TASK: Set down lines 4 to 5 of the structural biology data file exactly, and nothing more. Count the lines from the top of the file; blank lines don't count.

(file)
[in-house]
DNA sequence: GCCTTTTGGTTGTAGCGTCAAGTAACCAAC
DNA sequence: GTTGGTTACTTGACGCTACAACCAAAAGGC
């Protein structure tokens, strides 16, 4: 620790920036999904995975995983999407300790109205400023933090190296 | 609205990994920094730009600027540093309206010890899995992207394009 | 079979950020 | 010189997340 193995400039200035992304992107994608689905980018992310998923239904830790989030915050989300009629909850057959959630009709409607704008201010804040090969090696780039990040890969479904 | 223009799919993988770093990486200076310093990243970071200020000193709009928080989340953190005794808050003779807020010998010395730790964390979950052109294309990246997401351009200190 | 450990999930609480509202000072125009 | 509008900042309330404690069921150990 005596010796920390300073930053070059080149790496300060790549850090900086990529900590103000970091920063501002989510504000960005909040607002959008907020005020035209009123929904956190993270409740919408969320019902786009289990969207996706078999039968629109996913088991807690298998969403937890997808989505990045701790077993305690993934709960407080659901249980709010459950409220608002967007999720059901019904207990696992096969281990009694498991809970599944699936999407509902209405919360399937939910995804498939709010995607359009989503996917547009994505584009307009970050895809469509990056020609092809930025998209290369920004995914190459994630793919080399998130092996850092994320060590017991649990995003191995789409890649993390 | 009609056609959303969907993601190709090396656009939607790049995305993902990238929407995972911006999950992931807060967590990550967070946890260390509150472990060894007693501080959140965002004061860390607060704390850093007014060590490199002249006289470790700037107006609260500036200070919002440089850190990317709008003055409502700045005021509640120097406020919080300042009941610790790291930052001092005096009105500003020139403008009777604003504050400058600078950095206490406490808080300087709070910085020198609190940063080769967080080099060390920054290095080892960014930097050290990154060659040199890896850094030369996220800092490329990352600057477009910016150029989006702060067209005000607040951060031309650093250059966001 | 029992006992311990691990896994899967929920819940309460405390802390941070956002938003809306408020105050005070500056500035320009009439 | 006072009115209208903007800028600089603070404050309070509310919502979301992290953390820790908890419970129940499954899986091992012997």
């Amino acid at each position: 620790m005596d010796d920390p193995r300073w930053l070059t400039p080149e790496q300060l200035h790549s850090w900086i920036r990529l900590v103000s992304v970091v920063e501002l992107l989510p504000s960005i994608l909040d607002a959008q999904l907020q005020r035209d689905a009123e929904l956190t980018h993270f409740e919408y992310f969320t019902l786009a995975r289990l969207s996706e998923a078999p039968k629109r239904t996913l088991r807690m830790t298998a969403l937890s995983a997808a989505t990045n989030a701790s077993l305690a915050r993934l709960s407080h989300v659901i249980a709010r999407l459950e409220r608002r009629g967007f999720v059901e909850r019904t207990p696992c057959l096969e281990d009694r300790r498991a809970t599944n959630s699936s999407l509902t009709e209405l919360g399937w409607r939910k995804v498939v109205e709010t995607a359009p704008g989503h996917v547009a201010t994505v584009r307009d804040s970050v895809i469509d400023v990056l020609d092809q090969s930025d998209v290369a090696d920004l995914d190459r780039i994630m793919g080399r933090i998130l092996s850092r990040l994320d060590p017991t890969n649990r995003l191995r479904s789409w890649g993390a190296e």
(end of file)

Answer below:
């Protein structure tokens, strides 16, 4: 620790920036999904995975995983999407300790109205400023933090190296 | 609205990994920094730009600027540093309206010890899995992207394009 | 079979950020 | 010189997340 193995400039200035992304992107994608689905980018992310998923239904830790989030915050989300009629909850057959959630009709409607704008201010804040090969090696780039990040890969479904 | 223009799919993988770093990486200076310093990243970071200020000193709009928080989340953190005794808050003779807020010998010395730790964390979950052109294309990246997401351009200190 | 450990999930609480509202000072125009 | 509008900042309330404690069921150990 005596010796920390300073930053070059080149790496300060790549850090900086990529900590103000970091920063501002989510504000960005909040607002959008907020005020035209009123929904956190993270409740919408969320019902786009289990969207996706078999039968629109996913088991807690298998969403937890997808989505990045701790077993305690993934709960407080659901249980709010459950409220608002967007999720059901019904207990696992096969281990009694498991809970599944699936999407509902209405919360399937939910995804498939709010995607359009989503996917547009994505584009307009970050895809469509990056020609092809930025998209290369920004995914190459994630793919080399998130092996850092994320060590017991649990995003191995789409890649993390 | 009609056609959303969907993601190709090396656009939607790049995305993902990238929407995972911006999950992931807060967590990550967070946890260390509150472990060894007693501080959140965002004061860390607060704390850093007014060590490199002249006289470790700037107006609260500036200070919002440089850190990317709008003055409502700045005021509640120097406020919080300042009941610790790291930052001092005096009105500003020139403008009777604003504050400058600078950095206490406490808080300087709070910085020198609190940063080769967080080099060390920054290095080892960014930097050290990154060659040199890896850094030369996220800092490329990352600057477009910016150029989006702060067209005000607040951060031309650093250059966001 | 029992006992311990691990896994899967929920819940309460405390802390941070956002938003809306408020105050005070500056500035320009009439 | 006072009115209208903007800028600089603070404050309070509310919502979301992290953390820790908890419970129940499954899986091992012997």
């Amino acid at each position: 620790m005596d010796d920390p193995r300073w930053l070059t400039p080149e790496q300060l200035h790549s850090w900086i920036r990529l900590v103000s992304v970091v920063e501002l992107l989510p504000s960005i994608l909040d607002a959008q999904l907020q005020r035209d689905a009123e929904l956190t980018h993270f409740e919408y992310f969320t019902l786009a995975r289990l969207s996706e998923a078999p039968k629109r239904t996913l088991r807690m830790t298998a969403l937890s995983a997808a989505t990045n989030a701790s077993l305690a915050r993934l709960s407080h989300v659901i249980a709010r999407l459950e409220r608002r009629g967007f999720v059901e909850r019904t207990p696992c057959l096969e281990d009694r300790r498991a809970t599944n959630s699936s999407l509902t009709e209405l919360g399937w409607r939910k995804v498939v109205e709010t995607a359009p704008g989503h996917v547009a201010t994505v584009r307009d804040s970050v895809i469509d400023v990056l020609d092809q090969s930025d998209v290369a090696d920004l995914d190459r780039i994630m793919g080399r933090i998130l092996s850092r990040l994320d060590p017991t890969n649990r995003l191995r479904s789409w890649g993390a190296e």